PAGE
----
British Aid Worker gunned down in Kabul

#1
RIP & condolences.


A British female worker from a Christian aid group was shot dead on the street in Kabul this morning by Taleban militants who accused her of missionary work.

The woman, a member of staff with the Christian charity SERVE who was named locally as Gayle Williams, was killed at 8am as she walked to work in the west of Kabul by two armed men on a motorcycle.

The British embassy in Kabul confirmed the victim's nationality, after early reports suggested that she was South African.

“We are confirming that we are dealing with the death of a British national,” an embassy spokeswoman told the AFP news agency.

A spokesman for the Taleban accused the victim of spreading Christianity amongst Afghans.

"Our people carried out this attack in District 3 of Kabul this morning at 7am," the Taliban's spokesman Zabiullah Mujahed told The Times. "The reason that we killed her was because she was spreading Christianity."

It was the first killing of a Western aid worker in Kabul. A spokesman for the Afghan Interior Ministry confirmed the killing but was able to offer few details.

"Two armed men sitting on a motorbike shot her dead. Some bullets hit her body and some hit her leg and when police got there she was dead," Zmarai Bashary said.

A witness to the attack said he had seen the woman walk along the same route to work in the western Karte-Char suburb for about two years.

A labourer working close to the scene of the attack said he heard seven shots. When he reached the scene he saw a woman lying on a footpath.

Western aid agencies have expressed mounting unease at the spreading insecurity in the country in recent months.

There have been 146 security incidents involving non-governmental organisations working in Afghanistan so far this year, compared to 135 for the whole of last year, according to the Afghanistan NGO Safety Office which monitors NGO security.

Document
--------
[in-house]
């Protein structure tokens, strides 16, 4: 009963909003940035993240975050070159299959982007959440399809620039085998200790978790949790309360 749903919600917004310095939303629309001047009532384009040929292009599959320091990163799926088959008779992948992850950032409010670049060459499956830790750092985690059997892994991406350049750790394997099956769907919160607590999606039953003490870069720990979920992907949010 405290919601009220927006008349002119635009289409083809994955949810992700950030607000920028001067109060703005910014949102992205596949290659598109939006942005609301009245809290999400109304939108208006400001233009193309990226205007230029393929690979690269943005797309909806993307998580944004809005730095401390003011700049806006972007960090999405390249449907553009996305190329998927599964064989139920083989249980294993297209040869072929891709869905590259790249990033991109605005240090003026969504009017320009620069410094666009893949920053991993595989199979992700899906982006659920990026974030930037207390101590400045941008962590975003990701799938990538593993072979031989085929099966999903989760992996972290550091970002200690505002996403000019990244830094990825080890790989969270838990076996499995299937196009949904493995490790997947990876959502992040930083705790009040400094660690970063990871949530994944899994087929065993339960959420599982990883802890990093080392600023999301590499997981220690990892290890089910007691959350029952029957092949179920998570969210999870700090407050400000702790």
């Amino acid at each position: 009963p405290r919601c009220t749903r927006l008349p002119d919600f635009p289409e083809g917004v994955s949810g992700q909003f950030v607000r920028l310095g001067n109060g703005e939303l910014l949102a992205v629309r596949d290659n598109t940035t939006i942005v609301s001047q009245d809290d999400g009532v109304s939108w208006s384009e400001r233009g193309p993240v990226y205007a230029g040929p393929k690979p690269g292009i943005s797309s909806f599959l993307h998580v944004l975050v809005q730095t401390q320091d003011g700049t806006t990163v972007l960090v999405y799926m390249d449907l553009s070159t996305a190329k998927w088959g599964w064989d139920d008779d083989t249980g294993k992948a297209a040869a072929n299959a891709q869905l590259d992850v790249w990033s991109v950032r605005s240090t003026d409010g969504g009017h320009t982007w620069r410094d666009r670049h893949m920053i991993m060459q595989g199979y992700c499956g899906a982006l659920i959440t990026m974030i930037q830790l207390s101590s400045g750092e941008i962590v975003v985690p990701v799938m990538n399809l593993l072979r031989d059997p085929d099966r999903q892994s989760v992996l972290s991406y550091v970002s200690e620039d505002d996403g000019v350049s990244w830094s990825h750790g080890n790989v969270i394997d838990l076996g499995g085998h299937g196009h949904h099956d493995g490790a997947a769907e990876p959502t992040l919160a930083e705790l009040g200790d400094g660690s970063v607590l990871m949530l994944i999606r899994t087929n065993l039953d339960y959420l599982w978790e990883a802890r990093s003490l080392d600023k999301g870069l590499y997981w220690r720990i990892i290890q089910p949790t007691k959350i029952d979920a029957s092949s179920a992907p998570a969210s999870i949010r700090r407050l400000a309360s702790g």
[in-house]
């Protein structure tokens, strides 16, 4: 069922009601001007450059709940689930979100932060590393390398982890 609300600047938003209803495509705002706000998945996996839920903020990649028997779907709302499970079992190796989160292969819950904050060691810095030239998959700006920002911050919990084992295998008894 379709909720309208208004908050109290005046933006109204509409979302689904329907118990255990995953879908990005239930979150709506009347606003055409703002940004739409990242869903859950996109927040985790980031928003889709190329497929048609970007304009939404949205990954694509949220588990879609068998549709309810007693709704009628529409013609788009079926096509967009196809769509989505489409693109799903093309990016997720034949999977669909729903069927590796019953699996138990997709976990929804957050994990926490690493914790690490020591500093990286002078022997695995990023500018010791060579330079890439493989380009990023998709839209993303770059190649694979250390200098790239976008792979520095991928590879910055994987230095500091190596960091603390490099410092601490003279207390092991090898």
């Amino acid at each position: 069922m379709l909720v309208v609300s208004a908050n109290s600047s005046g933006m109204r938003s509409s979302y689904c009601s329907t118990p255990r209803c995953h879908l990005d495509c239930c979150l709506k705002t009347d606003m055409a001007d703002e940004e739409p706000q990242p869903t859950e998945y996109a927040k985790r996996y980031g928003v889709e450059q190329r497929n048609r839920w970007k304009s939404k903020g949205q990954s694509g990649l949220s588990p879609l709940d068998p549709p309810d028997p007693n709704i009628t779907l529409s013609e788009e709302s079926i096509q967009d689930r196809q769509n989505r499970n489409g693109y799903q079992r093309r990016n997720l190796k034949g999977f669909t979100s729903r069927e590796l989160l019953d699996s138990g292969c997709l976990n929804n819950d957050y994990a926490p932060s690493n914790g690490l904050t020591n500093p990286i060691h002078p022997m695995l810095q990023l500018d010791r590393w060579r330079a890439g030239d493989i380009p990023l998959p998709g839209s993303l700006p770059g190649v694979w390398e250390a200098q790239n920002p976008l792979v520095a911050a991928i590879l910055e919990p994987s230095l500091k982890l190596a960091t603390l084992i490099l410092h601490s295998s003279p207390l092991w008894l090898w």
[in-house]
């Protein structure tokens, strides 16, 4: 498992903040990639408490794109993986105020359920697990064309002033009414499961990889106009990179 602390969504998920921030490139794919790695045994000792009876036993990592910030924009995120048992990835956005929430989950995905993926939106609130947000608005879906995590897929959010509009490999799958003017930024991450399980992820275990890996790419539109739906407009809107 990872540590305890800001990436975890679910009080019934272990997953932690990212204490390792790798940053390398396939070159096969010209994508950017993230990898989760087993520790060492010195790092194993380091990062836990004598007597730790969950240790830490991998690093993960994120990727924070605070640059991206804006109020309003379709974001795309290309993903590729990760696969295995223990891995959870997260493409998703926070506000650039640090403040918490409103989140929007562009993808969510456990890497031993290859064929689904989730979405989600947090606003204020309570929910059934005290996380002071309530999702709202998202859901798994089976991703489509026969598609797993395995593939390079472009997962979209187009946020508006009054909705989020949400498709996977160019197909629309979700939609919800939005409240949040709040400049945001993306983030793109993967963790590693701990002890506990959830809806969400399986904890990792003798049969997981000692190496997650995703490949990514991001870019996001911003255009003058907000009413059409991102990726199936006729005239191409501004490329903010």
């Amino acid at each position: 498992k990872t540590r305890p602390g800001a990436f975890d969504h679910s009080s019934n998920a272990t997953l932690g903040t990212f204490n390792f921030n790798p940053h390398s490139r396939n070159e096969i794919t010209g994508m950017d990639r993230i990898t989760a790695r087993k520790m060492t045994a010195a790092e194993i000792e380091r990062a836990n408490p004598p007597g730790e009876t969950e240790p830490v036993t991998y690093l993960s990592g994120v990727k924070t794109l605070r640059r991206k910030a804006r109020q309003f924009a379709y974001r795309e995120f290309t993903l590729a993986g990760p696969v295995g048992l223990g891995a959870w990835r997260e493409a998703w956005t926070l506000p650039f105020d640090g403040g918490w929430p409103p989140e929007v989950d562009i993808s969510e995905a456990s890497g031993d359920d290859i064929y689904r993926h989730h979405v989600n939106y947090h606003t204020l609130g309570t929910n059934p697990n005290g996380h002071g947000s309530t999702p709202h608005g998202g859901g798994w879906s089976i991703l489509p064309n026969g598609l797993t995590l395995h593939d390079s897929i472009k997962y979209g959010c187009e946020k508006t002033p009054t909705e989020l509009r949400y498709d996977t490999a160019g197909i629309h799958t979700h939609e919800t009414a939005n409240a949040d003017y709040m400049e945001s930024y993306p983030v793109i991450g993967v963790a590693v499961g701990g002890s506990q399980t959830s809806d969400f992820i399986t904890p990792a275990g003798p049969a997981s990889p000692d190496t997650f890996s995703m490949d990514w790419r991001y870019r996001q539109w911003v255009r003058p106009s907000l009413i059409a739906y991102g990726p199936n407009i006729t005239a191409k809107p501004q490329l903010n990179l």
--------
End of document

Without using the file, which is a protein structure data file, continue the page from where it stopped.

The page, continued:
Twenty-eight aid workers have been killed, among them five internationals, so far this year. There have also been 72 abductions of aid workers.

Three female aid workers from the International Rescue Committee, one of them British, were killed by Taleban militants in an ambush on a road south of Kabul in August.
Question is,should they be there at all until peace is restored?
Spike
 
#2
Very sad, Good people trying to make a difference and this happens. RIP
 
#3
Sad but not surprising. Going somewhere like that as part of a Christian aid group is asking for trouble.
It's all well and good these people trying to make a difference, and caring for their fellow man/woman/hermaphrodites is very noble. Does dying for/because of a cause make a difference? In the long term will it make things worse?
 
#4
spike7451 said:
Question is,should they be there at all until peace is restored?
These aid workers have chosen of their own free will to go out, and do a great job in a dangerous environment.

If they are there providing aid alone then sincere condolences to the victim, however, if they are there and preaching christianity as well then what do they expect?!
 
#5
There are quite a few ARRSErs who post here and work in the humanitarian sector and have worked (and still do) in some of the most difficult and dangerous environments in the world. It is always sad when someone involved in humanitarian work is maimed or killed but the risk of harm is accepted by most as a hazard of the work. All I would say is don't make judgement on whether she was preaching christianity or not. Certainly don't make judgement based on the word of her killers!

Very sad, rest in peace.
 
#6